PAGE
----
Monday, June 15, 2015
'How to be Good' by Nick Hornby
2015 Reading Challenge, Week 24 - A book your Mum loves.
Early on, I asked my mother for some recommendations, and she had a mental blank, telling me she'd have to get back to me on that one. Knowing she gets flustered when put on the spot, I thought I'd tackle this category later. However, on a recent visit, she offered me this book which she borrowed from a friend. Mum thought it was funny and very easy to read. And I knew it would cover my challenge for this week without even having to remind her about it.
In Nick Hornby's How to Be Good, Katie Carr is certainly trying to be. That's why she became a GP. That's why she cares about Third World debt and homelessness, and struggles to raise her children with a conscience. It's also why she puts up with her husband David, the self-styled Angriest Man in Holloway. But one fateful day, she finds herself in a Leeds parking lot, having just slept with another man. What Katie doesn't yet realize is that her fall from grace is just the first step on a spiritual journey more torturous than the interstate at rush hour. Because, prompted by his wife's actions, David is about to stop being angry. He's about to become good--not politically correct, organic-food-eating good, but good in the fashion of the Gospels. And that's no easier in modern-day Holloway than it was in ancient Israel.
Hornby means us to take his title literally: How can we be good, and what does that mean? However, quite apart from demanding that his readers scrub their souls with the nearest available Brillo pad, he also mesmerizes us with that cocktail of wit and compassion that has become his trademark.
This has the title of a very audacious self-help book, but it's fiction.
Katie Carr likes to think of herself as a good person, and uses the fact that she's a doctor to prove it. Shouldn't helping people as your career cover a multitude of sins? One day, her grouchy husband, David, decides to throw off his normal attitude and take the concept of goodness to a whole new level. He's been healed by a faith healer named 'GoodNews' and together they aim to revolutionise the world with their benevolent deeds. Katie is forced to ask herself whether her resulting irritation reflects badly on her or not.
It's a satire which shows how slippery the label of 'good' may be. David reasons that in general, we don't care enough, and look after ourselves while ignoring the weak and poor. Many people, myself included, have felt convicted by this fact. The Bible reminds us of it, after all. Yet we're prompted to ask whether David's goodness crosses the line into sanctimony. Can 'goodness' turn like whipping cream if taken too far, and lose its value? Some of their exploits, such as convincing hapless neighbours to take homeless youth beneath their rooves, have unexpected consequences.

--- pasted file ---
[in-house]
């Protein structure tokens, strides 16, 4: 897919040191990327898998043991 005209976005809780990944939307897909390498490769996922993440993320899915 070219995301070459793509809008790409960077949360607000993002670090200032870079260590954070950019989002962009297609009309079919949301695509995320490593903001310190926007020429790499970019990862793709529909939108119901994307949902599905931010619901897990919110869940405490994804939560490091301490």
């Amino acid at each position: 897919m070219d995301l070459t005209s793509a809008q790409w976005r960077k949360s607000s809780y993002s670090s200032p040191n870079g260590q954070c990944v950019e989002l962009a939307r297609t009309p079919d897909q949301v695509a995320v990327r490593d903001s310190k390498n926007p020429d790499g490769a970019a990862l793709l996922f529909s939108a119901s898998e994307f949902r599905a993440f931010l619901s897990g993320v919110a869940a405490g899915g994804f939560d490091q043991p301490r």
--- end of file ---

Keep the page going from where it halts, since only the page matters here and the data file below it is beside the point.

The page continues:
It's set in London, and so British I could clearly imagine their accents. I like Katie's family. Tom, the ten-year-old, is described as having the personality of a child prodigy, but without any evident talent. It becomes clear that his talent is his clear-sighted ability to pinpoint the real motives of those around him. Eight-year-old Molly is a sweetheart who is willing to go along with whatever is happening, to please people, but is her dad making her into a monster? And is showing up her brother part of her goodness? Then, there's poor old David, who forces himself into the mold of Barbie's Ken, but without the rugged, good looks and contoured body.
My best takeaway is that living a good life may take less effort than we think, as familiar people around us could well be suffering, unnoticed. Making the effort to go out specifically to look for strangers to help may not be required. For example, Katie chances upon her brother, Mark, and realises how depressed he's been. Doing simple gestures for people already in our lives may have more impact than we'd imagine. The events of the story also make us see that it's not just okay, but appropriate, to say no at times. As well as being about goodness, I think the story is about being happy with what we've got.
I'm impressed that a male author can write authentically in first person from a woman's point of view. It doesn't happen very often, and I think he got into her head pretty well. It's not the sort of book I'd remember forever, but does meet its aim pretty well.